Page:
While the status of the federal estate tax legislation garners much attention these days, Ohio’s current estate tax system deserves some focus. In about a month and a half, the federal estate tax exemption amount rises to $3,500,000. While that is great news for many people, Ohioans still get hit with one of the highest (if not the highest) estate taxes. Ohio’s exemption amount is just $338,333. The maximum tax rate (on estates over $500,000) is 7%. Is it any wonder that Ohioans are converting their vacation homes in Florida to permanent residences? Florida has no estate tax. Throw in the fact that Florida has no income tax and it becomes clear that it is fiscally prudent to make that move. Perhaps the best evidence of this migratory effect is that of the late Senator Howard Metzenbaum. Here is the story that The Wall Street Journal ran on Metzenbaum.
Senator Snowbird, RIP Wall Street Journal, May 3, 2008; Page A10
Former Ohio Senator Howard Metzenbaum, who died in March at age 90, was an ultraliberal as a politician but also a savvy and very rich businessman. Before going to Washington in 1976, he had made a fortune on parking lots.
As a three-term Democrat, he made his reputation in Washington by attacking big business and fighting anything that even hinted of deregulation. His attacks against Clarence Thomas in 1991 prompted a famous retort from the future Supreme Court Justice: "God is my judge, Mr. Metzenbaum, not you."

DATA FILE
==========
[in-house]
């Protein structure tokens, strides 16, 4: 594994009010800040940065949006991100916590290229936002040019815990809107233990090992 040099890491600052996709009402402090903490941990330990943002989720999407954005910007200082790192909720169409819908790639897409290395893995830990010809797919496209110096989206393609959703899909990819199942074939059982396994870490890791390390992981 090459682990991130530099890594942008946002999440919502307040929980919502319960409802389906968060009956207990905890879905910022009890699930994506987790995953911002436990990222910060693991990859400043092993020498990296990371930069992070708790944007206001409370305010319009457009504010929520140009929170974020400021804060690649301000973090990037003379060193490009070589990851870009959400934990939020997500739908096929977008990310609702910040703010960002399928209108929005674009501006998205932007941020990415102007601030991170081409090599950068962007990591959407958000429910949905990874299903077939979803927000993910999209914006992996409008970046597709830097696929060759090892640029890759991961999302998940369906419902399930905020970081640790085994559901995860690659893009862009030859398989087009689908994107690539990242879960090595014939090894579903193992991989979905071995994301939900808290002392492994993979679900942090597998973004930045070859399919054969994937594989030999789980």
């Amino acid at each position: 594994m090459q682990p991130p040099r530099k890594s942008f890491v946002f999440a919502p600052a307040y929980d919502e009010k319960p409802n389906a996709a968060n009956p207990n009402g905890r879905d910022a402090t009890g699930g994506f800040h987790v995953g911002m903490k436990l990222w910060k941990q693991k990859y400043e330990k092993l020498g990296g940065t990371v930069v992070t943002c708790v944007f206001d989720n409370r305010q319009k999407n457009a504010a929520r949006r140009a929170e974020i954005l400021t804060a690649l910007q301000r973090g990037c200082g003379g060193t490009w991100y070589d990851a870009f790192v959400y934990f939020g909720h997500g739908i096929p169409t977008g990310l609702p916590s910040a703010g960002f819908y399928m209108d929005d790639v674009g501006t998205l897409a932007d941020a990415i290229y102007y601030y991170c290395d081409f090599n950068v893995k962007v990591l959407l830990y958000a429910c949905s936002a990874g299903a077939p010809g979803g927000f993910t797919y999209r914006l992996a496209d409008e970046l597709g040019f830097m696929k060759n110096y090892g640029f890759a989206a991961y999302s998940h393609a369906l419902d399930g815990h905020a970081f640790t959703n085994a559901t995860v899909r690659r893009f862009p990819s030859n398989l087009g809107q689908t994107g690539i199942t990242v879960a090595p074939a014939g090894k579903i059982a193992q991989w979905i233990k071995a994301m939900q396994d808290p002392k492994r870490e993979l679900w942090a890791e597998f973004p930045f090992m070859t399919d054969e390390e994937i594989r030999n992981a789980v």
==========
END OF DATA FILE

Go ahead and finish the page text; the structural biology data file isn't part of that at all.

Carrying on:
But we come today not to judge the late Senator, only to praise him for one last act of personal financial acumen. Though a lifelong Ohioan, the Senator moved to Florida in 2002, according to a declaration of domicile filed with the Broward County Clerk's office in 2003. In doing so, he avoided paying his home state's income tax (top rate: 6.55%).
More important as he neared the end of his life, the former Senator also saved his family from paying Ohio's death tax, which features one of the highest state rates (7%) and lowest asset thresholds - $338,333 - in the country. Florida famously has no income or estate tax, which is one reason other than the climate that it is home to so many northern-born retirees.Howard Metzenbaum thus denied the state in which he lived most of his life a parting financial gift. But he has at least provided the rest of us with a teaching moment in tax policy. If a liberal lion like Metzenbaum is willing to relocate late in life to avoid his state's death tax, maybe living politicians in Ohio will better understand how their confiscatory tax laws are driving its citizens to warmer climes.